In Wilson's signature style, Radio Golf gets meandering and long-winded in places, running two hours and 45 minutes with intermission. The actors searched for their lines a handful of times, something that should smooth out for the run.

For any flaws, the cast and crew mirror their playwright. Their bones are solid and their hearts are clearly in it.

Contact Stephanie Hayes at shayes@tampabay.com or (727) 893-8716. Follow @stephhayes.

ALSO IN THIS SECTION

  1. Randy Rainbow will perform at the Mahaffey Theater in St. Petersburg on Saturday. Courtesy of Varela Media
    Plus, St. Petersburg Opera’s ‘Merry Widow’ and more.
  2. The cast of American Stage's production of "Vietgone" includes Sami Ma as Tong and Jeff Kim as Quang. Courtesy of Joey Clay Studio
    An immigrant story with voice offers a fresh perspective.
  3. On Saturday, J.B. Smoove will perform at Ferguson Hall, part of Tampa's Straz Center. RICHARD SHOTWELL  |  Invision/AP
    The comedian known for portraying Leon Black on ‘Curb Your Enthusiasm’ likes to wing it. He hits the Straz Center’s Ferguson Hall on Saturday.
  4. The cast performs 'On The Deck Of A Spanish Sailing Ship, 1492' in the Stage West production of 'Songs for a New World', which will be presented Oct. 17-27. Pictured at top, from left: Paris Seaver, Anthony Agnelli and Nicki Poulis. Standing in front: Jay Garcia. Timothy Rooney
    See ‘Songs for a New World’ and other shows in the north Suncoast
  5. Wayne Brady will perform at the Mahaffey Theater in St. Petersburg on Sunday. Courtesy of Mahaffey Theater
    There’s Jeanne Robertson and an inventive Florida Orchestra collaboration, too.
  6. Emilee Dupre and Eric Davis star in Freefall Theatre's production of "The Turn of the Screw." Courtesy of Thee Photo Ninja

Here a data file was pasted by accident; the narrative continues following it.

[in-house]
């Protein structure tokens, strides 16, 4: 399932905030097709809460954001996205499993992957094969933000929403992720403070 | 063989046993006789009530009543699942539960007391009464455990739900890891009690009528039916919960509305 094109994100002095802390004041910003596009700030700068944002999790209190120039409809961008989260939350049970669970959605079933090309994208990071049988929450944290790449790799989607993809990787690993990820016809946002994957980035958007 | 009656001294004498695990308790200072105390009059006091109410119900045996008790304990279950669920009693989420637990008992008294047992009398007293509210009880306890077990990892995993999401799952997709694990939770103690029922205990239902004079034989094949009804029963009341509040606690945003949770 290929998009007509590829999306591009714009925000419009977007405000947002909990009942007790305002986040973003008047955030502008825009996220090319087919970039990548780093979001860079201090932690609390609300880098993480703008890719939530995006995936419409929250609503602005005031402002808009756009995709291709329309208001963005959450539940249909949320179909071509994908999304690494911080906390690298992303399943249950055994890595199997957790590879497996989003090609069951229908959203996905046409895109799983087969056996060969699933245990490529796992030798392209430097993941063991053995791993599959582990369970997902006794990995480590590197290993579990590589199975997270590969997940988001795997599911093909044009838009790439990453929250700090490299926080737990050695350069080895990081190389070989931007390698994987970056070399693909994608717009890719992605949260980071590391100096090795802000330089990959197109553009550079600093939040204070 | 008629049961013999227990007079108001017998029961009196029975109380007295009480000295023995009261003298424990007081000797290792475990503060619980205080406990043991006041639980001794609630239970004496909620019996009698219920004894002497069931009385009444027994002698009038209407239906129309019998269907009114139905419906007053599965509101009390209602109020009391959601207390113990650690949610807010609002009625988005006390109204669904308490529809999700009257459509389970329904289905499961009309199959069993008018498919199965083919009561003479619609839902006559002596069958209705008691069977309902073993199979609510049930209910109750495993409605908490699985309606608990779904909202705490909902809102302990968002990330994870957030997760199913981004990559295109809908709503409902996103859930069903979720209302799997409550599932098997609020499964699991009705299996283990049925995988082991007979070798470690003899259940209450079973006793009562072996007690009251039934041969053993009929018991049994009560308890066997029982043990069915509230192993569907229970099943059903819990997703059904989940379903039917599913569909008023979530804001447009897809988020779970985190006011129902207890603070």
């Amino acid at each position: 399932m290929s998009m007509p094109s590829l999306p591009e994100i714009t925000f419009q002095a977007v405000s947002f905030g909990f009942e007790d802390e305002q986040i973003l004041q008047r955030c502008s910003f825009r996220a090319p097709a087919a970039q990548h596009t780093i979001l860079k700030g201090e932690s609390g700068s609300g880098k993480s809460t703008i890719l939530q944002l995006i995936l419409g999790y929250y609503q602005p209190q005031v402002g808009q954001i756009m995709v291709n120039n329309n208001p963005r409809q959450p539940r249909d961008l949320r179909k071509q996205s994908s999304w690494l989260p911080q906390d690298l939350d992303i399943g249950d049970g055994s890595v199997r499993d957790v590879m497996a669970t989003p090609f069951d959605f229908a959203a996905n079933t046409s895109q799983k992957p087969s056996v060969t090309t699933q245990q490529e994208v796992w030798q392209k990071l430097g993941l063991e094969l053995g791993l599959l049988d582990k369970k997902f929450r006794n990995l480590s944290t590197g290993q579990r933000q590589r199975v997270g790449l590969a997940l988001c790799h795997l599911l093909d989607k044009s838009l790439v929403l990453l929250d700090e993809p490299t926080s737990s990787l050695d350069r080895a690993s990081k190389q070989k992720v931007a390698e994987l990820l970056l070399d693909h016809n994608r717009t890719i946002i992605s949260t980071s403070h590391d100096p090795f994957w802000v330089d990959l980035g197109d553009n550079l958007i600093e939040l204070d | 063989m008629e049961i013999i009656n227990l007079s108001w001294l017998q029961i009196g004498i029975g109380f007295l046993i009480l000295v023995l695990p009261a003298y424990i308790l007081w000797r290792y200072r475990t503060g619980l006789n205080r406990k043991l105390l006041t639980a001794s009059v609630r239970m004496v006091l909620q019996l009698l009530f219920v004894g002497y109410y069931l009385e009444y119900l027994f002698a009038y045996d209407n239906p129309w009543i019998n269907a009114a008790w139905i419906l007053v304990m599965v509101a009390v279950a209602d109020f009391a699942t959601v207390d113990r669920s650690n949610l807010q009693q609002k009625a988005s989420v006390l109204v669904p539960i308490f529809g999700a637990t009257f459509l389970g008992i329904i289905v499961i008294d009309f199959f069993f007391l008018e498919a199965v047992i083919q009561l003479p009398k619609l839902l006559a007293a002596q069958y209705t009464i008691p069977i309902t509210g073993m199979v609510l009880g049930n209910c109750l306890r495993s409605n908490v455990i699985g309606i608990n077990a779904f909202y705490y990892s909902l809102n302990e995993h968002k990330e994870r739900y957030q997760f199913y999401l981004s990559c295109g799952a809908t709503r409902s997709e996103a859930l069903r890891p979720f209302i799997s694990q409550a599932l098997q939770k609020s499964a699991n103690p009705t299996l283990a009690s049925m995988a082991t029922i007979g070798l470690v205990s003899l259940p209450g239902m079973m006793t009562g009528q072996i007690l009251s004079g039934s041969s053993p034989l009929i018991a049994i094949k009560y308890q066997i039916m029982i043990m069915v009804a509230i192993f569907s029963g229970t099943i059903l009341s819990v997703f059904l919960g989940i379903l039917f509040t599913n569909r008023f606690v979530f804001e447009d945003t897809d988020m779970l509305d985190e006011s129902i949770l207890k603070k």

A spooky, risk-filled performance will leave you with questions. | Review
  7. "Charlie and the Chocolate Factory" will roll through Tampa as part of the Straz Center's 2019-20 Broadway series. JOAN MARCUS  |  Straz Center
    ‘Charlie and the Chocolate Factory,’ Roy Wood Jr., ‘Vietgone’ at American Stage, Piff the Magic Dragon and more.
  8. Music director Michael Francis leads the Florida Orchestra in the Star-Spangled Banner on Friday during the season-opening program at the David A. Straz Jr. Center for the Performing Arts in Tampa. JAY CRIDLIN  |  Tampa Bay Times
    Friday’s opening night portrayed Tampa as a melting pot, delivering diverse pieces pulled from around the world. | Concert review
  9. Bernadette Peters is pictured at Radio City Music Hall in New York in 2015. CHARLES SYKES  |  AP
    Peters follows the likes of Sting and Seal playing with the orchestra.
  10. Aldo Lopez-Gavilan, shown performing "Rhapsody in Blue" with the Florida Orchestra at St. Petersburg's Mahaffey Theater in January, will join the orchestra for its 2019-20 season-opening program this weekend. J.M. LENNON  |  Lennon Media
    Plus, SuicideGirls at Tampa Theatre and comedian Bryan Callen at Tampa Improv.
Advertisement
Advertisement
Advertisement